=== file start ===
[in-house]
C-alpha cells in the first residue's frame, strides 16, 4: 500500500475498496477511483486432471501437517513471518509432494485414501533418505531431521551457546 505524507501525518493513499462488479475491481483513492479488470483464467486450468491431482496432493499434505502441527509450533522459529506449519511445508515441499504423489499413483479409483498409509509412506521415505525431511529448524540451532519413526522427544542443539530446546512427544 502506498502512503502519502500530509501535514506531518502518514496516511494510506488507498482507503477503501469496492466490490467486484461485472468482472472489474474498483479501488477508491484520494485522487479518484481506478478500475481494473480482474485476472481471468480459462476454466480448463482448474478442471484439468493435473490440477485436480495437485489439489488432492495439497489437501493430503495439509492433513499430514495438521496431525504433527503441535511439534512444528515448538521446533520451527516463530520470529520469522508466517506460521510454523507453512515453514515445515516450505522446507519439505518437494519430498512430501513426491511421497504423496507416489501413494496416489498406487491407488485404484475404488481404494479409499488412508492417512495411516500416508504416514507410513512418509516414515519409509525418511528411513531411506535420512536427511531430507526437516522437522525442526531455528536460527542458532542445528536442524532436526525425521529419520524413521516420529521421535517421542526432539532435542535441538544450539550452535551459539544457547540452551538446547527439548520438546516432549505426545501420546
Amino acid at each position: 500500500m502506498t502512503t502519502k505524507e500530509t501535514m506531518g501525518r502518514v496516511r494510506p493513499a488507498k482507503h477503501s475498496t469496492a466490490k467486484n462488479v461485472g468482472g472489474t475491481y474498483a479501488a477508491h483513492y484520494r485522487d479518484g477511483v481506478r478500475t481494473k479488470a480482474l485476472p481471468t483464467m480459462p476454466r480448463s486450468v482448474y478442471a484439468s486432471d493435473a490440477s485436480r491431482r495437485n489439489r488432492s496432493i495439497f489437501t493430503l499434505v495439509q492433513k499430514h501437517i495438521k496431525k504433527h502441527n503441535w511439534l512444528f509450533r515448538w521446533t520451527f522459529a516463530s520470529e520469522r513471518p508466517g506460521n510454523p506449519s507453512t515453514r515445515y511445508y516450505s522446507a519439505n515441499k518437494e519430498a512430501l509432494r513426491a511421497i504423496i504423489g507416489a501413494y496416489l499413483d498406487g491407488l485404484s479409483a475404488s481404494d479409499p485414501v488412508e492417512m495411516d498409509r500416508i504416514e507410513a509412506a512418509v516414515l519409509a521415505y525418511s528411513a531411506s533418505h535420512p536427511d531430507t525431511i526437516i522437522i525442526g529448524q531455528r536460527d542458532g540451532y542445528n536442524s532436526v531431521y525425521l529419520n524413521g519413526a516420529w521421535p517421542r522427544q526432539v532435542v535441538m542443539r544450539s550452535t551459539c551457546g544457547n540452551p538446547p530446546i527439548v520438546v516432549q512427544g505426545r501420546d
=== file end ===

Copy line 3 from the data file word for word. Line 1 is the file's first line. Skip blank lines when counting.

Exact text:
Amino acid at each position: 500500500m502506498t502512503t502519502k505524507e500530509t501535514m506531518g501525518r502518514v496516511r494510506p493513499a488507498k482507503h477503501s475498496t469496492a466490490k467486484n462488479v461485472g468482472g472489474t475491481y474498483a479501488a477508491h483513492y484520494r485522487d479518484g477511483v481506478r478500475t481494473k479488470a480482474l485476472p481471468t483464467m480459462p476454466r480448463s486450468v482448474y478442471a484439468s486432471d493435473a490440477s485436480r491431482r495437485n489439489r488432492s496432493i495439497f489437501t493430503l499434505v495439509q492433513k499430514h501437517i495438521k496431525k504433527h502441527n503441535w511439534l512444528f509450533r515448538w521446533t520451527f522459529a516463530s520470529e520469522r513471518p508466517g506460521n510454523p506449519s507453512t515453514r515445515y511445508y516450505s522446507a519439505n515441499k518437494e519430498a512430501l509432494r513426491a511421497i504423496i504423489g507416489a501413494y496416489l499413483d498406487g491407488l485404484s479409483a475404488s481404494d479409499p485414501v488412508e492417512m495411516d498409509r500416508i504416514e507410513a509412506a512418509v516414515l519409509a521415505y525418511s528411513a531411506s533418505h535420512p536427511d531430507t525431511i526437516i522437522i525442526g529448524q531455528r536460527d542458532g540451532y542445528n536442524s532436526v531431521y525425521l529419520n524413521g519413526a516420529w521421535p517421542r522427544q526432539v532435542v535441538m542443539r544450539s550452535t551459539c551457546g544457547n540452551p538446547p530446546i527439548v520438546v516432549q512427544g505426545r501420546d